Therefore, He's a permanent stone. He's laid for all eternity, He cannot be moved. Stones have immense weight and compressive strength. You can stack stone upon stone upon stone and make a big building. There's that sense of permanence with Jesus. He is positioned permanently, and He is more permanent than the universe itself. It's hard to believe, but it is really true.  Hebrews 1:10-12 says, "In the beginning, oh Lord, you laid the foundations of the earth and the heavens of the work of your hand. They will perish, but you remain. They all wear out like a garment. You'll roll them up like a robe. Like a garment, they will be changed, but you remain the same and your years will never end." Speaking to Jesus, He's more permanent than the universe. The finished work of Christ on the cross cannot be undone. He is permanent foundation for the eternal dwelling place of God. "Heaven and earth," Jesus said, "will pass away, but my words will never pass away." Therefore, also, everyone who builds his or her life based on the words and work of Christ, it will last for eternity, the things you are building.  At the end of the Sermon of the Mount, Jesus says, "Therefore, everyone who hears these words of mine and puts the into practice is like a wise man who built his house on the rock.  Rains came down, the streams rose, and the winds blew and beat against that house, but it did not fall because it had its foundation on the rock." Your work will be permanent too if it's based on Christ and on his words. "But everyone who hears these words of mine and does not put them into practice is like a foolish man who built his house on the sand, and the rains came down and the streams rose and the winds blew and beat against that house and it fell with a great crash.” [Matthew7:24-27] That's somebody who does not obey the word and builds on sand.

IX. A Proclaimed Stone

Jesus is also a proclaimed stone. I'm doing it right now. I'm proclaiming the greatness of Christ. I'm preaching him. He is proclaimed throughout the world, proclaimed in scripture, and He's proclaimed by preachers who go and proclaim the greatness of Christ, and in that proclamation, people hear and believe and are saved. 1 Peter 2:6 says, "Behold I lay a stone in Zion, a chosen and precious cornerstone, and the one who trusts in him will never be put to shame."

So as this proclamation is going out around the world, people are hearing and trusting and they are built on that foundation. Peter and John give a very good example of this in Acts 4. It's one of my favorite parts of the Book of Acts. They heal a lame beggar. He's walking and leaping and praising God and all that, and they come and arrest Peter and John and haul them up in front of the exact same human enemies that had condemned Jesus. Then Peter, filled with the Holy Spirit, spoke to these wicked enemies of Jesus these words, "Rulers and elders of the people, if we are being called to account today for an act of kindness shown to a cripple and are asked how he was healed, then know this, you and all the people of Israel, it is by the name of Jesus Christ of Nazareth, whom you crucified but whom God raised from the dead, that this man stands before you healed." Now listen to this. It's my favorite part, "He is the stone you builders rejected which has become the capstone. Salvation is found in no one else, for there is no other name under heaven given to men by which we must be saved." [Acts 4:7-12] Do you see what Peter did to the quote? He changed it a little bit. I've been reading it out of Psalm 118, "The stone the builders rejected has become the capstone." Peter said, "The stone you builders rejected..." in case you missed it, filled with the Holy Spirit, he applied it to Jesus's enemies. But he's saying, "Salvation is found in no one else and that's how we get saved. That's how our sins are forgiven, by the proclamation of this cornerstone."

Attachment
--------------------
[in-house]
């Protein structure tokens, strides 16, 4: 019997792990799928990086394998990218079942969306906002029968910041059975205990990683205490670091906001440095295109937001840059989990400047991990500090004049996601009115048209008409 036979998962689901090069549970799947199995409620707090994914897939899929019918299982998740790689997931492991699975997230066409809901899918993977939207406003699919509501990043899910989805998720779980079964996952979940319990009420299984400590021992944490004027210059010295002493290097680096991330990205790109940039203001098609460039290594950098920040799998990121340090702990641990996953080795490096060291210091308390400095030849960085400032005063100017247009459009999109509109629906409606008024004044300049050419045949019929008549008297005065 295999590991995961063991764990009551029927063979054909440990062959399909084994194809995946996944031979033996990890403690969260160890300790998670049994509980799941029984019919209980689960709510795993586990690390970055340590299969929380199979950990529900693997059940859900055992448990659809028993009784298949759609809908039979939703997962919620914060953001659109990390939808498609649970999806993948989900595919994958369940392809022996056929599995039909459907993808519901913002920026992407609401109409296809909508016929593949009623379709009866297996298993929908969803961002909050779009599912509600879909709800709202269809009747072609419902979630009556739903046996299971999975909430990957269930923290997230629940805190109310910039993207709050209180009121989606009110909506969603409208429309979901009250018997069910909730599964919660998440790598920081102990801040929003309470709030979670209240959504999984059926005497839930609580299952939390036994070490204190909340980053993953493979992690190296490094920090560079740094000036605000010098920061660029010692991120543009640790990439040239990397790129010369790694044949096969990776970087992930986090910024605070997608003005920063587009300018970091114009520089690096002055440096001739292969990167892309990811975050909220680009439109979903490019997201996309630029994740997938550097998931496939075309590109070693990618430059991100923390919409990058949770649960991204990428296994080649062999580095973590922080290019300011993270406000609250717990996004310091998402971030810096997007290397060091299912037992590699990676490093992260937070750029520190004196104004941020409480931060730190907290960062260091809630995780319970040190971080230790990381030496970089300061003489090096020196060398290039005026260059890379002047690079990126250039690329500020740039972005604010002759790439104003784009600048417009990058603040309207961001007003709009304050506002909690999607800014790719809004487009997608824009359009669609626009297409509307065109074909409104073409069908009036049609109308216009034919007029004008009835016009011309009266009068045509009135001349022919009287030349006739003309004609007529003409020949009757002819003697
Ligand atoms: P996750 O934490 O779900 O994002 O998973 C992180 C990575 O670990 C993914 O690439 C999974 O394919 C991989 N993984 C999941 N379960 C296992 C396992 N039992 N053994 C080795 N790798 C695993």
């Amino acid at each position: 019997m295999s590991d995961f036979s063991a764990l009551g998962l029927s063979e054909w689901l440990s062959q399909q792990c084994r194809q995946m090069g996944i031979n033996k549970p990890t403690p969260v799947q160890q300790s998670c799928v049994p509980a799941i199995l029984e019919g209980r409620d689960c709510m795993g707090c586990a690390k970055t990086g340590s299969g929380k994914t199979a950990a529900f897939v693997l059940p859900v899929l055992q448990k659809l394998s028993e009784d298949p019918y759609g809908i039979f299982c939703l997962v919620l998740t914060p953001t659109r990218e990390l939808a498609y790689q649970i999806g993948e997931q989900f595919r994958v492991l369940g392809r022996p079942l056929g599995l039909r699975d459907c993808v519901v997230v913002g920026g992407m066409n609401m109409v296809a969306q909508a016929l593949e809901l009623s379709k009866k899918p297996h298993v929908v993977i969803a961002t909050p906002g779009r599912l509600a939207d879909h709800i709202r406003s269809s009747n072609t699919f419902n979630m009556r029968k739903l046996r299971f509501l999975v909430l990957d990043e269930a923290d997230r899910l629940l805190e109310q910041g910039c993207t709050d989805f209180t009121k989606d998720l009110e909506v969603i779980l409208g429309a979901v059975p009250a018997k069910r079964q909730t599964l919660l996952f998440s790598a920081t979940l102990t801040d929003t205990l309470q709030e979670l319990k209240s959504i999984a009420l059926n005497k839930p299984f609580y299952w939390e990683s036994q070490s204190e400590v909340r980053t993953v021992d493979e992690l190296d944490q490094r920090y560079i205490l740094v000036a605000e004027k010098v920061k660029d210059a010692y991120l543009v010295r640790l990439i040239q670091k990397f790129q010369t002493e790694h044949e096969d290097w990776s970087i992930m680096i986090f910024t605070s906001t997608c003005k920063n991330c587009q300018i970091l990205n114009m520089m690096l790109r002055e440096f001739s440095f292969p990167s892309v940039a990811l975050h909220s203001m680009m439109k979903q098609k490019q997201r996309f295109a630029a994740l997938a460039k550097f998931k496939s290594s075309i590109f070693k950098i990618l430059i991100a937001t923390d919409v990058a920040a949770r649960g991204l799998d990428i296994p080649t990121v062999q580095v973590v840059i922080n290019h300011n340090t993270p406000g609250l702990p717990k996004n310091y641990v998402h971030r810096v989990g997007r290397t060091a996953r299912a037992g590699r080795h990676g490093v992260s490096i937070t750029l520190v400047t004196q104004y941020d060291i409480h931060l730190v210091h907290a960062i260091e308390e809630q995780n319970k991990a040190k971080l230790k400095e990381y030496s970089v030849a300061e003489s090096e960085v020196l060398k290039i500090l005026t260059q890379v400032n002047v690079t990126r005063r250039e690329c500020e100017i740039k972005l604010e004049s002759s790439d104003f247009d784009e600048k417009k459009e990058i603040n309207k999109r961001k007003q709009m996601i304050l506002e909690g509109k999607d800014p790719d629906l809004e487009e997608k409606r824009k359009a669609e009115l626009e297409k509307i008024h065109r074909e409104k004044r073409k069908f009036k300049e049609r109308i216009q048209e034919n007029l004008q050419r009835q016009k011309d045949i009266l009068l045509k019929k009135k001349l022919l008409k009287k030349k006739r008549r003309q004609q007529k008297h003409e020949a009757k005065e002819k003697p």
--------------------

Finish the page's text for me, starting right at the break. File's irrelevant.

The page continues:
X. A Pattern Stone

He is also a pattern stone. Jesus is the first of a vast sequence of similar stones.  Look at 1 Peter 2:4-7, "As you come to him, the living stone rejected by men but chosen by God and precious to him, you also like living stones are being built into a spiritual house to be a holy priesthood, offering spiritual sacrifices acceptable to God through Jesus Christ. For in scripture it says, 'Behold I lay a stone in Zion, a chosen and precious cornerstone, and the one who trust in him will never be put to shame now to you who believe the stone is precious.’" So, by believing Jesus becomes precious, you become instantly like him, a living stone.  

XI. A Paradoxical Stone